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OPENINGS: AVERY SINGER

Avery Singer, Saturday Night, 2013, acrylic on wood panel, 43 3/4 × 59 7/8".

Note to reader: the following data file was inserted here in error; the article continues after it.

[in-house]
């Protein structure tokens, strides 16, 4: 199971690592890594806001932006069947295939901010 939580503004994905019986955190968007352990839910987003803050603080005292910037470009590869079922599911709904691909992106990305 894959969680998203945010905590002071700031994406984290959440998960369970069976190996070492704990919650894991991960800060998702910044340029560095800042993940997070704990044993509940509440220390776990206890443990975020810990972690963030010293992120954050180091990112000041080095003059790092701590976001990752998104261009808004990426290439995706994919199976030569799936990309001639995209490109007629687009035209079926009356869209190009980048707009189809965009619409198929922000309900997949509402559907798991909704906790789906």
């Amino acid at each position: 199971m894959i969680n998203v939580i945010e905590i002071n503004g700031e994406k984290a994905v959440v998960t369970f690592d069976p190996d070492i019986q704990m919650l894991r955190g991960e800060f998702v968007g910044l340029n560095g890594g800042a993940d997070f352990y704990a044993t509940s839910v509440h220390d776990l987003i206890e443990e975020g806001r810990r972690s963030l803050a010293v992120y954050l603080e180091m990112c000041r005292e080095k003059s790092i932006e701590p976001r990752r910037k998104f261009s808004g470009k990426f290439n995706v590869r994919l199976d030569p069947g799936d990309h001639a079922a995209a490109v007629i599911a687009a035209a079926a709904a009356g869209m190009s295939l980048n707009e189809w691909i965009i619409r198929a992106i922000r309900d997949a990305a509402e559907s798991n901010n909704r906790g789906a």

PAINTING, AS WE KNOW WELL BY NOW, has long since ceased to be regarded as dubious or even obsolete. Whereas artists painting in the 1970s and ’80s felt obliged to justify their medium in order to rescue it from its reputation of being a highly suspicious commodity fetish, painting has since the ’90s been regarded as an accepted—even radical—form of social, conceptual, and institutional critique. Entering a new, unbounded era, in part driven by the posthumous hype around the work of Martin Kippenberger and his disciples, the medium came into fashion yet again under the banner of “network painting,” a loose term that imagined the artist’s personal social sphere, and the passage of the art object within it, as intrinsic to the work’s materials and meaning. This approach finally broke with the modernist idea of a “pure,” clearly delimited work, but it also introduced new

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